A 20-year-old man is brought to the accident and emergency department with abdominal pain, nausea, and vomiting with increasing polyuria, polydipsia, and drowsiness since the previous day. He was diagnosed with type 1 diabetes 2 years previously. He mentions that he ran out of insulin 2 days ago. Vital signs at admission are: BP 106/67 mmHg, heart rate 123 beats per minute, respiratory rate 32 breaths per minute, temperature 37.1°C (98.8°F). On mental status examination, he is drowsy. Physical examination reveals Kussmaul's breathing (deep and rapid respiration due to ketoacidosis) with acetone odour and mild generalised abdominal tenderness without guarding and rebound tenderness. Initial laboratory data are: blood glucose 25.0 mmol/L (450 mg/dL), arterial pH 7.24, PCO2 25 mmHg, bicarbonate 12 mmol/L (12 mEq/L), WBC count 18.5 × 10⁹/L (18,500/microlitre), sodium 128 mmol/L (128 mEq/L), potassium 5.2 mmol/L (5.2 mEq/L), chloride 97 mmol/L (97 mEq/L), serum urea 11.4 mmol/L (32 mg/dL), creatinine 150.3 micromol/L (1.7 mg/dL), serum ketones strongly positive.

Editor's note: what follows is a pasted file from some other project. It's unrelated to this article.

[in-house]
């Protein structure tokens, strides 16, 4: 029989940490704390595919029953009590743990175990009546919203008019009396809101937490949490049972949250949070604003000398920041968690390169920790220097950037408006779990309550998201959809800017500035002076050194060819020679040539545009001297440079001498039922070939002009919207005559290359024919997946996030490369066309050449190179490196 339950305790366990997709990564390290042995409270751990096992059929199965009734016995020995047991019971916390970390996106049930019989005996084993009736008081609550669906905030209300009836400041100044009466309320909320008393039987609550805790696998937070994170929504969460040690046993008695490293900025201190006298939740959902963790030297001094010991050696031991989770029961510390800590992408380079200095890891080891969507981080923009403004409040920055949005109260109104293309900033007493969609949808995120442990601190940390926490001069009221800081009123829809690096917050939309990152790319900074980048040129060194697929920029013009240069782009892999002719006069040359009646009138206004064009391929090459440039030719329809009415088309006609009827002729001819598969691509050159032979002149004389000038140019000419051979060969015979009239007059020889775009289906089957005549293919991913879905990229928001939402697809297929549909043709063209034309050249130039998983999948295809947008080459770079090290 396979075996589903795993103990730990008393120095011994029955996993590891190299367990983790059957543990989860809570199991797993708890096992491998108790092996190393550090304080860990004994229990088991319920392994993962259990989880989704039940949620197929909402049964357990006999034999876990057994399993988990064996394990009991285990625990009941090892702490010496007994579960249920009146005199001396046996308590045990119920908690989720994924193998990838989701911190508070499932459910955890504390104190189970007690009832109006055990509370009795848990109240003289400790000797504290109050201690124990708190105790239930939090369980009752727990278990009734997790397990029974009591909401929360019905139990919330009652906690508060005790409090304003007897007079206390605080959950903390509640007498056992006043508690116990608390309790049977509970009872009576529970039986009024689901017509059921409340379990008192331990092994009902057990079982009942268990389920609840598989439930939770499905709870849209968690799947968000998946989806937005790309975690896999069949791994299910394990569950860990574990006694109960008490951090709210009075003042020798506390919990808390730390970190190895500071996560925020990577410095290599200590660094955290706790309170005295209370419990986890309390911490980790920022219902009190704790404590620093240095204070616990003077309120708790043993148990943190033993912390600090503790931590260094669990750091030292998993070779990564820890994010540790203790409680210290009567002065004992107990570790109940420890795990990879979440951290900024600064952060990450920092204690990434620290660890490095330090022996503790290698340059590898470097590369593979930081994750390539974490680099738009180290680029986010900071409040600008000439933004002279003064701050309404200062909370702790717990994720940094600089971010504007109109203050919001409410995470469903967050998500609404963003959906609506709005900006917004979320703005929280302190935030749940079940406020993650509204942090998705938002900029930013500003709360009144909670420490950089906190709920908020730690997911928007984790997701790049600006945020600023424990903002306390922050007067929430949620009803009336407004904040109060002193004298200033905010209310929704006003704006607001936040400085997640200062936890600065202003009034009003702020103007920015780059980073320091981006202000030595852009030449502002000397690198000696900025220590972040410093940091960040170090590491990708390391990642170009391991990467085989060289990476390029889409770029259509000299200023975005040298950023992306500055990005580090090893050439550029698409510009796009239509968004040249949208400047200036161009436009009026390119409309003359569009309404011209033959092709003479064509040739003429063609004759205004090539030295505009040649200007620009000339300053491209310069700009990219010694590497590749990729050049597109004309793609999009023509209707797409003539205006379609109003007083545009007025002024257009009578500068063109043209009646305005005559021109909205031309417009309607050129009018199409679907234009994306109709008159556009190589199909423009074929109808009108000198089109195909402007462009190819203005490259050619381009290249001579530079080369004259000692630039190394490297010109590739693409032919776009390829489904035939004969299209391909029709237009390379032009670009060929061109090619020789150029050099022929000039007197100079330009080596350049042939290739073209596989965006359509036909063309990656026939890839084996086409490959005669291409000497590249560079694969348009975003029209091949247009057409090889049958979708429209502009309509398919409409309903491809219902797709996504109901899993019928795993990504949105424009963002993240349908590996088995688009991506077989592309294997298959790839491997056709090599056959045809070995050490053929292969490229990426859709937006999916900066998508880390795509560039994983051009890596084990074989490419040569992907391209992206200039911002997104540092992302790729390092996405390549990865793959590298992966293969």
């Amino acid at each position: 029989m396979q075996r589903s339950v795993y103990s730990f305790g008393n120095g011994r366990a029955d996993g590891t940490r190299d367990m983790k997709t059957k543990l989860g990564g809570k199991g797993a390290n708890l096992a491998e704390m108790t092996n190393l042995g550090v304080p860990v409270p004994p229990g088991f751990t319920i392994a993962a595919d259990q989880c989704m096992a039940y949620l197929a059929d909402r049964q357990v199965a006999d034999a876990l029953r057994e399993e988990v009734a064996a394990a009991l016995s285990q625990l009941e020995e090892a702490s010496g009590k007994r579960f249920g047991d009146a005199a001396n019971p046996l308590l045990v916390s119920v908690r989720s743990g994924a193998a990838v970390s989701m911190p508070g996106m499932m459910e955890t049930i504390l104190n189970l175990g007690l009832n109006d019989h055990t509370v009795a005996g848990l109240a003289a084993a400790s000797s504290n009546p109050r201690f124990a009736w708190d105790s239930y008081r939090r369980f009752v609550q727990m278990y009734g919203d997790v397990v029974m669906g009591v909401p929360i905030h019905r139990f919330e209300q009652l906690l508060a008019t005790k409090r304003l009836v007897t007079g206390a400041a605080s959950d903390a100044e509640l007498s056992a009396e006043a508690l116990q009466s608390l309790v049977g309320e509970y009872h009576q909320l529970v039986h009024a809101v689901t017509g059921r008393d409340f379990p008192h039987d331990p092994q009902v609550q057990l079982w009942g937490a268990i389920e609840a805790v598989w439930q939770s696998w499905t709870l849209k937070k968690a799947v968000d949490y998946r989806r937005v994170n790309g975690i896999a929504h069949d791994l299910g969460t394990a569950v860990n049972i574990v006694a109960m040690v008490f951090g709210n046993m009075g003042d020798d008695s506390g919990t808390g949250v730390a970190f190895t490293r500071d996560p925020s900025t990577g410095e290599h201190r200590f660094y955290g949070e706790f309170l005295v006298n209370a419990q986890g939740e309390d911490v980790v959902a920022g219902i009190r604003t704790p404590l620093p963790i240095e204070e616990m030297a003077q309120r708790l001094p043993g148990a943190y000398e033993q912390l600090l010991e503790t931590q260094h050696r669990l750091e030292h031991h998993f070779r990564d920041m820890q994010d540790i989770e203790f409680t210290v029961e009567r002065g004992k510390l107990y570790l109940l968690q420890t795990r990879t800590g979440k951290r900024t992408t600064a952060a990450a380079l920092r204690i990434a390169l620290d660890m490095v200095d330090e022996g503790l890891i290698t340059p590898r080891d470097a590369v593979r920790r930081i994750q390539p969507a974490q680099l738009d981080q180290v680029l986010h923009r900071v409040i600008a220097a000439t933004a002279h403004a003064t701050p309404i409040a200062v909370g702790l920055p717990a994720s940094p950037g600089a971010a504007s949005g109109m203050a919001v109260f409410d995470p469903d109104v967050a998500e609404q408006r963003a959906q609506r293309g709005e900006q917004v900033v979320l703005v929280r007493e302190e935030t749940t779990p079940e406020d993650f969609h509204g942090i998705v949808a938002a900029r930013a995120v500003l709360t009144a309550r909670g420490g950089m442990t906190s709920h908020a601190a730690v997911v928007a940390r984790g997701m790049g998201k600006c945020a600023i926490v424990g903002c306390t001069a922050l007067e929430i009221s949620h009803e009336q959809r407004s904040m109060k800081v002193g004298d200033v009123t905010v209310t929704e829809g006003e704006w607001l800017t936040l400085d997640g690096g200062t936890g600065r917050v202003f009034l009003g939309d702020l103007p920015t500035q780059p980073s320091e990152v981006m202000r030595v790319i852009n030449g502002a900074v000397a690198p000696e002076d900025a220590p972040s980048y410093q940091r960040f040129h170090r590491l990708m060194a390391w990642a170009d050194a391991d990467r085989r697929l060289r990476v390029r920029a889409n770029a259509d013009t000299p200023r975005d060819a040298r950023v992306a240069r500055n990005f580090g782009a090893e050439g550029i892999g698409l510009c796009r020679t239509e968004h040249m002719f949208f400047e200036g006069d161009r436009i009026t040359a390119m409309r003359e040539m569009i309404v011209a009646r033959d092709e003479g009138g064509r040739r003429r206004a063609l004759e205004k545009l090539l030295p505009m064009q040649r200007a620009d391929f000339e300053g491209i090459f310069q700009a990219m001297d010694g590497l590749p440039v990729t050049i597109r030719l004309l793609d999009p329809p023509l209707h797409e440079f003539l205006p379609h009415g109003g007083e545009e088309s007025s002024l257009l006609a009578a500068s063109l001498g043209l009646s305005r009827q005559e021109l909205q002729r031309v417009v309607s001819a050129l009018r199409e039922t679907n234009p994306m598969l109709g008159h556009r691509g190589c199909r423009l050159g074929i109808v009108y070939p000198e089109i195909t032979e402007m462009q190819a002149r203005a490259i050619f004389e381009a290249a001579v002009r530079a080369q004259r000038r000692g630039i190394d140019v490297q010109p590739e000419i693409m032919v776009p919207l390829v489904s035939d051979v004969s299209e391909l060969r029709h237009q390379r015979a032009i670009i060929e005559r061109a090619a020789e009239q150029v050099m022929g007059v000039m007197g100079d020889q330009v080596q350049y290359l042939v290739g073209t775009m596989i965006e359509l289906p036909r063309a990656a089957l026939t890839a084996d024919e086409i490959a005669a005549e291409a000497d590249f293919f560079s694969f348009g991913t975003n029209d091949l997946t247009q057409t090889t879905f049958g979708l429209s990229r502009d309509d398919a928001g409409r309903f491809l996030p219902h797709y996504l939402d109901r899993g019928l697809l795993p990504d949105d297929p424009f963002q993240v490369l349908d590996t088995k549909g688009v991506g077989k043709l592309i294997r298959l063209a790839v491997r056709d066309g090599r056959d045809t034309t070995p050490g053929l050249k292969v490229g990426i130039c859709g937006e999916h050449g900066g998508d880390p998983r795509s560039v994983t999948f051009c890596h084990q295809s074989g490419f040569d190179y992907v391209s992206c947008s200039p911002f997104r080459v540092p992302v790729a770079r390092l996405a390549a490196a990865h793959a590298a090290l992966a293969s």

It is now well recognised that new-onset type 2 diabetes can manifest with DKA. These patients are obese and have undiagnosed hyperglycaemia, impaired insulin secretion, and insulin resistance. However, after treatment of the acute hyperglycaemic episode with insulin, beta-cell function and insulin effects improve, so these patients are able to discontinue insulin therapy and may be treated orally or by diet alone, with 40% remaining insulin-independent 10 years after the initial episodes of DKA. These patients do not have the typical autoimmune laboratory findings of type 1 diabetes. This type of diabetes has been labelled as 'type 1 and 1/2' or 'type 1 and a half' diabetes, 'Flatbush' diabetes, or 'ketosis-prone' diabetes. Conversely, an extreme hyperosmolar state similar to hyperosmolar hyperglycaemic state (HHS) has been reported in combination with DKA in type 1 diabetes.
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